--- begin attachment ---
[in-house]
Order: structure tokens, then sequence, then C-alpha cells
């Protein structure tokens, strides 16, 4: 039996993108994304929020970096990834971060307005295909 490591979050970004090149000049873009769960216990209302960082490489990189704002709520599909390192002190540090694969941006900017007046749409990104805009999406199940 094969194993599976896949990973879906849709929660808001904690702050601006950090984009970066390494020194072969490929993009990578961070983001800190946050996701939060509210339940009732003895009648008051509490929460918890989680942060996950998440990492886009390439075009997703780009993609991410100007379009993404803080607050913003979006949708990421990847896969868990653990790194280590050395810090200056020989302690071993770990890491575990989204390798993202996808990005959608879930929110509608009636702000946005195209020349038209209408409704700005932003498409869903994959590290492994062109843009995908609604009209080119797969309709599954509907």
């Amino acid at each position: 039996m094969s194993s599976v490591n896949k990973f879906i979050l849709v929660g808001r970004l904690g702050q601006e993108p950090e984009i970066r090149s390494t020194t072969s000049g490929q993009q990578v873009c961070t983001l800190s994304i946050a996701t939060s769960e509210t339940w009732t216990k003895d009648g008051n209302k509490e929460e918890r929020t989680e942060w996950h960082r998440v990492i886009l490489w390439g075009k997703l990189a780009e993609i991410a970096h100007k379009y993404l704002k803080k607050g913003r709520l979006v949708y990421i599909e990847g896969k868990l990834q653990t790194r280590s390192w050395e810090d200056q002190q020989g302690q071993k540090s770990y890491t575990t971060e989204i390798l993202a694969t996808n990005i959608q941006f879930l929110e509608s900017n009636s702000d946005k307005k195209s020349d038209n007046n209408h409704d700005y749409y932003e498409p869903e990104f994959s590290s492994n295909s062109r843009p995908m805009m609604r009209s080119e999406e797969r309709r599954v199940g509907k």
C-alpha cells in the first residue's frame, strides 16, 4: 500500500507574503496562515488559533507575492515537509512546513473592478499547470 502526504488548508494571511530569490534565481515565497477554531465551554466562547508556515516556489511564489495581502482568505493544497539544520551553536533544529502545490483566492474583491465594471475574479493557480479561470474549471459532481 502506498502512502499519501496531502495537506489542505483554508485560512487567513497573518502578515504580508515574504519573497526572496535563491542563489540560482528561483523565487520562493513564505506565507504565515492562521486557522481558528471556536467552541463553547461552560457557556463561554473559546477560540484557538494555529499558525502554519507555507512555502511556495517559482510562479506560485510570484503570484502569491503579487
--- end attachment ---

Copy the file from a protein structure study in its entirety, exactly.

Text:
[in-house]
Order: structure tokens, then sequence, then C-alpha cells
């Protein structure tokens, strides 16, 4: 039996993108994304929020970096990834971060307005295909 490591979050970004090149000049873009769960216990209302960082490489990189704002709520599909390192002190540090694969941006900017007046749409990104805009999406199940 094969194993599976896949990973879906849709929660808001904690702050601006950090984009970066390494020194072969490929993009990578961070983001800190946050996701939060509210339940009732003895009648008051509490929460918890989680942060996950998440990492886009390439075009997703780009993609991410100007379009993404803080607050913003979006949708990421990847896969868990653990790194280590050395810090200056020989302690071993770990890491575990989204390798993202996808990005959608879930929110509608009636702000946005195209020349038209209408409704700005932003498409869903994959590290492994062109843009995908609604009209080119797969309709599954509907």
């Amino acid at each position: 039996m094969s194993s599976v490591n896949k990973f879906i979050l849709v929660g808001r970004l904690g702050q601006e993108p950090e984009i970066r090149s390494t020194t072969s000049g490929q993009q990578v873009c961070t983001l800190s994304i946050a996701t939060s769960e509210t339940w009732t216990k003895d009648g008051n209302k509490e929460e918890r929020t989680e942060w996950h960082r998440v990492i886009l490489w390439g075009k997703l990189a780009e993609i991410a970096h100007k379009y993404l704002k803080k607050g913003r709520l979006v949708y990421i599909e990847g896969k868990l990834q653990t790194r280590s390192w050395e810090d200056q002190q020989g302690q071993k540090s770990y890491t575990t971060e989204i390798l993202a694969t996808n990005i959608q941006f879930l929110e509608s900017n009636s702000d946005k307005k195209s020349d038209n007046n209408h409704d700005y749409y932003e498409p869903e990104f994959s590290s492994n295909s062109r843009p995908m805009m609604r009209s080119e999406e797969r309709r599954v199940g509907k």
C-alpha cells in the first residue's frame, strides 16, 4: 500500500507574503496562515488559533507575492515537509512546513473592478499547470 502526504488548508494571511530569490534565481515565497477554531465551554466562547508556515516556489511564489495581502482568505493544497539544520551553536533544529502545490483566492474583491465594471475574479493557480479561470474549471459532481 502506498502512502499519501496531502495537506489542505483554508485560512487567513497573518502578515504580508515574504519573497526572496535563491542563489540560482528561483523565487520562493513564505506565507504565515492562521486557522481558528471556536467552541463553547461552560457557556463561554473559546477560540484557538494555529499558525502554519507555507512555502511556495517559482510562479506560485510570484503570484502569491503579487